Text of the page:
Cloud skills shortage impacting new projects

New research, including a survey of 1,300 companies commissioned by San Antonio, Tex.-based cloud provider Rackspace has found that more than half of organizations’ cloud deployments are being hampered by a shortage of cloud computing skills.

The research, conducted by Manchester Business School and Vanson Bourne, found that two thirds (66 per cent) of companies surveyed are now looking to increase their IT skills to the levels required to manage cloud computing deployments. However, 56 per cent were not aware of any courses that enable IT professionals to up-skill for the cloud era.

The survey also revealed:

  • 42 per cent of organizations have had to hire IT professionals specifically for their cloud computing skills
  • 43 per cent of companies are finding it difficult to find IT professionals with cloud computing skills
  • 79 per cent reported that universities and colleges need to incorporate cloud IT skills into any relevant syllabuses they offer

To address these shortfalls in both skills and training, Rackspace Hosting is opening its own Open Cloud Academy and has already launched a pilot training program in this regard. The Open Cloud Academy is touted as an educational program designed to provide students with affordable IT certifications, specifically around open cloud technologies.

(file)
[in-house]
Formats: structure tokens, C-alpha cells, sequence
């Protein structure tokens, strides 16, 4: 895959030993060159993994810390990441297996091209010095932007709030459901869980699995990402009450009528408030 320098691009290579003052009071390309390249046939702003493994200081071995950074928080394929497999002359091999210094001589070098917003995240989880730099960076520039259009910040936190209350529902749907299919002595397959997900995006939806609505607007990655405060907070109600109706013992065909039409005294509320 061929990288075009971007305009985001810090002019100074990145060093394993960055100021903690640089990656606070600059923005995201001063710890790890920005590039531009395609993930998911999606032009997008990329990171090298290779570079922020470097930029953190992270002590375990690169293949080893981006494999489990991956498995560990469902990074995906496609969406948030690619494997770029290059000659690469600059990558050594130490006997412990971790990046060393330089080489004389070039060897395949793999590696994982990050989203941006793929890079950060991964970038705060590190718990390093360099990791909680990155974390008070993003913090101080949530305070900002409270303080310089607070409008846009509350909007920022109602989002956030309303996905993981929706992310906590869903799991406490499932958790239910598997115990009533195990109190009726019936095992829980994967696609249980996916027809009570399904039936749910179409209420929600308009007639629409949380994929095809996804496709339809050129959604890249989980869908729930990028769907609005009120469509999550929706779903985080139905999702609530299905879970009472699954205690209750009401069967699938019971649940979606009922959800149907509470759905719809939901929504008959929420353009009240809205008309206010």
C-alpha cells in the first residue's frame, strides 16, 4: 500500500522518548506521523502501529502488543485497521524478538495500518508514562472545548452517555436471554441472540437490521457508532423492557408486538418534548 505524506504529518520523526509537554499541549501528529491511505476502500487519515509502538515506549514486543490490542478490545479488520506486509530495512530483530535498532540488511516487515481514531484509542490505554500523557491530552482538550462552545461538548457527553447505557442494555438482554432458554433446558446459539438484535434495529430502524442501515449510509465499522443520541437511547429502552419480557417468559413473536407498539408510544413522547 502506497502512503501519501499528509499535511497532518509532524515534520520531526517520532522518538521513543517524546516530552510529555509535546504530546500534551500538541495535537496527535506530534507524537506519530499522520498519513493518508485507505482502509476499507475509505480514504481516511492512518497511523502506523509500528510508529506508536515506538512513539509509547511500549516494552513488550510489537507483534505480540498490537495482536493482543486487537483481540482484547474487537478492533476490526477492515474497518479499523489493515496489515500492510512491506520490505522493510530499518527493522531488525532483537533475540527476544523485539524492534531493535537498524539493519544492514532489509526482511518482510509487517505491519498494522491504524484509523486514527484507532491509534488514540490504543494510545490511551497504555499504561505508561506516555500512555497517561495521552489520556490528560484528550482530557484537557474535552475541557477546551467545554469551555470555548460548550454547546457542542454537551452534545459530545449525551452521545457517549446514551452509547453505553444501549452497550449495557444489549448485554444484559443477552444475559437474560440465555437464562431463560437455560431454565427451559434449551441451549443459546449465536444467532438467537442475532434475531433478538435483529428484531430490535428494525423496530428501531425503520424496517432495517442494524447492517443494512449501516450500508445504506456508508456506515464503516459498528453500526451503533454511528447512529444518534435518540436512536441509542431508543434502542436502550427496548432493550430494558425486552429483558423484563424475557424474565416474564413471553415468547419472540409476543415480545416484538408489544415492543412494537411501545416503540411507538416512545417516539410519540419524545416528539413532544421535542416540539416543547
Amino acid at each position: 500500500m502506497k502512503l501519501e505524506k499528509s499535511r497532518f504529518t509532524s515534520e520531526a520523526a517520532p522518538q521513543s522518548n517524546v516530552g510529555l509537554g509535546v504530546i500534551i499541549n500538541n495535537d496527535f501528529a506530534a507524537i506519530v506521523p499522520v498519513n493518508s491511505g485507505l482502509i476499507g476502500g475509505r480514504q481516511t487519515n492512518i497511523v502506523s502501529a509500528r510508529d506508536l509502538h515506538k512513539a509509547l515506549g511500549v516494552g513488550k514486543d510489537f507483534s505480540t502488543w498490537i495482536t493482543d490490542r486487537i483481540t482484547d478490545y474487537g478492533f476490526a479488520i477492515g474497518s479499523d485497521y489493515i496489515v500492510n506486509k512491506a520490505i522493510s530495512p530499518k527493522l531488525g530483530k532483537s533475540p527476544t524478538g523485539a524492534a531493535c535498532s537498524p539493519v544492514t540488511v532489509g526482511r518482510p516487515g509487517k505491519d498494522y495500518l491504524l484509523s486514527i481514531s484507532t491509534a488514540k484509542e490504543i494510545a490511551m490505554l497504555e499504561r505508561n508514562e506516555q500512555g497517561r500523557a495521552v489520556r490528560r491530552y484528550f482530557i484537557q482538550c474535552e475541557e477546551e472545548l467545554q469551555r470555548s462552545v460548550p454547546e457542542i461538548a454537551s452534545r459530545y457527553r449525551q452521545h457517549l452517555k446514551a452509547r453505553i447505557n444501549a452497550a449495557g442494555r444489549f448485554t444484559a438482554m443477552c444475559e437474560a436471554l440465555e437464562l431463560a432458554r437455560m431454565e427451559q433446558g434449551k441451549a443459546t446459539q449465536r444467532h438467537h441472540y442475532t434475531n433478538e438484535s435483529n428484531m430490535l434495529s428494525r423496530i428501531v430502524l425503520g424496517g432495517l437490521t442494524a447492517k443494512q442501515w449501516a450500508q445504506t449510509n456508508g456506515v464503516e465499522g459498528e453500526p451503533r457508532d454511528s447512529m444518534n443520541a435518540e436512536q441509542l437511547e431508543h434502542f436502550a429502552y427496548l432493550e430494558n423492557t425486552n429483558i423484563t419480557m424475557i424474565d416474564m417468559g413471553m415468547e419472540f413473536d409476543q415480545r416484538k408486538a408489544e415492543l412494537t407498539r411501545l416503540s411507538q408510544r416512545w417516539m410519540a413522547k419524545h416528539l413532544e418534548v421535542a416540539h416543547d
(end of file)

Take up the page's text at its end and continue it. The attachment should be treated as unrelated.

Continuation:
Rackspace, who recently launched a commercially-operated open cloud platform based on OpenStack, wants to tell the marketplace that its taking the cloud skills shortage seriously and has made measures to bridge the IT skills gap by offering internal training to current employees, but now offering these courses externally.

Rackspace Chairman Graham Weston said the cloud era represents a huge opportunity and it requires a specific, and critical skill set for this to be fully realized. As cloud adoption increases, companies stand to reduce IT costs and become more agile, however, with not enough people properly trained in these cutting edge technologies, organizations are missing the boat. The Open Cloud Academy can help turn the tide by offering highly sought after technical training to the public, bolstering the this scarce pipeline and helping fill the countless number of roles in San Antonio and beyond.

In addition, the Open Cloud Academy will have a focus on former military and university graduates and aims to help trainees get the IT certifications.

One of the pilot program students Nicholas Hamilton said that pursuing a career in the technology field is a smart choice for me, and not one I decided on by whim. With the state of the economy and the hardships facing most Americans, I wanted to work in a field where I could count on a living wage.

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Jim Love, Chief Content Officer, IT World Canada

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